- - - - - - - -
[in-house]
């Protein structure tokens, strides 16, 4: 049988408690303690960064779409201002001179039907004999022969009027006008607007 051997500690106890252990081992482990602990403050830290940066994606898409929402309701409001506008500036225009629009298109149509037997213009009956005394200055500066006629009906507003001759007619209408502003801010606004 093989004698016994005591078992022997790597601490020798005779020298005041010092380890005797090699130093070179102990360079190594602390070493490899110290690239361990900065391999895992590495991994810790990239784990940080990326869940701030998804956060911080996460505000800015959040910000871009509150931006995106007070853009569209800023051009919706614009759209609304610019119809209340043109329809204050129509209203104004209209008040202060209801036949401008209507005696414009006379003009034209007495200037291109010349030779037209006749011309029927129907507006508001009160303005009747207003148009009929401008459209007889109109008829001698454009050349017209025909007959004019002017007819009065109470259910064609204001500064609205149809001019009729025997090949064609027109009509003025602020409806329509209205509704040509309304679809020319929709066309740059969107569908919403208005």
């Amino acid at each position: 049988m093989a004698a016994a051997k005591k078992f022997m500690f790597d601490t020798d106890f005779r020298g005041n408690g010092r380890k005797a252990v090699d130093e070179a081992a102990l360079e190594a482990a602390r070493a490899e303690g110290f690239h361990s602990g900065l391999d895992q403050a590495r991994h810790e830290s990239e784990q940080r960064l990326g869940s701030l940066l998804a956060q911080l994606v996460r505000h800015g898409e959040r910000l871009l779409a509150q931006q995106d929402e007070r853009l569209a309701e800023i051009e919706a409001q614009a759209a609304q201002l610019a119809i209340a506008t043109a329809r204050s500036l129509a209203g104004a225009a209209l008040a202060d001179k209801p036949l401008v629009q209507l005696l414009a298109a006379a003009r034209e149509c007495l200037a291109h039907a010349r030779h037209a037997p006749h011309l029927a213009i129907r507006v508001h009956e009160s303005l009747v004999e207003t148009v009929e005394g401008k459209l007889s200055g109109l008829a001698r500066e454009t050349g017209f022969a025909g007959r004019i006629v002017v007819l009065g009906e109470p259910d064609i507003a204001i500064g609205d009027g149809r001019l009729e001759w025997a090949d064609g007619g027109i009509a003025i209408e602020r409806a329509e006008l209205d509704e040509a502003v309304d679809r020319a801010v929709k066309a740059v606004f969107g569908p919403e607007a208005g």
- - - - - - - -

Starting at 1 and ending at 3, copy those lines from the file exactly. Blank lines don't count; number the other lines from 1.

[in-house]
């Protein structure tokens, strides 16, 4: 049988408690303690960064779409201002001179039907004999022969009027006008607007 051997500690106890252990081992482990602990403050830290940066994606898409929402309701409001506008500036225009629009298109149509037997213009009956005394200055500066006629009906507003001759007619209408502003801010606004 093989004698016994005591078992022997790597601490020798005779020298005041010092380890005797090699130093070179102990360079190594602390070493490899110290690239361990900065391999895992590495991994810790990239784990940080990326869940701030998804956060911080996460505000800015959040910000871009509150931006995106007070853009569209800023051009919706614009759209609304610019119809209340043109329809204050129509209203104004209209008040202060209801036949401008209507005696414009006379003009034209007495200037291109010349030779037209006749011309029927129907507006508001009160303005009747207003148009009929401008459209007889109109008829001698454009050349017209025909007959004019002017007819009065109470259910064609204001500064609205149809001019009729025997090949064609027109009509003025602020409806329509209205509704040509309304679809020319929709066309740059969107569908919403208005």
């Amino acid at each position: 049988m093989a004698a016994a051997k005591k078992f022997m500690f790597d601490t020798d106890f005779r020298g005041n408690g010092r380890k005797a252990v090699d130093e070179a081992a102990l360079e190594a482990a602390r070493a490899e303690g110290f690239h361990s602990g900065l391999d895992q403050a590495r991994h810790e830290s990239e784990q940080r960064l990326g869940s701030l940066l998804a956060q911080l994606v996460r505000h800015g898409e959040r910000l871009l779409a509150q931006q995106d929402e007070r853009l569209a309701e800023i051009e919706a409001q614009a759209a609304q201002l610019a119809i209340a506008t043109a329809r204050s500036l129509a209203g104004a225009a209209l008040a202060d001179k209801p036949l401008v629009q209507l005696l414009a298109a006379a003009r034209e149509c007495l200037a291109h039907a010349r030779h037209a037997p006749h011309l029927a213009i129907r507006v508001h009956e009160s303005l009747v004999e207003t148009v009929e005394g401008k459209l007889s200055g109109l008829a001698r500066e454009t050349g017209f022969a025909g007959r004019i006629v002017v007819l009065g009906e109470p259910d064609i507003a204001i500064g609205d009027g149809r001019l009729e001759w025997a090949d064609g007619g027109i009509a003025i209408e602020r409806a329509e006008l209205d509704e040509a502003v309304d679809r020319a801010v929709k066309a740059v606004f969107g569908p919403e607007a208005g």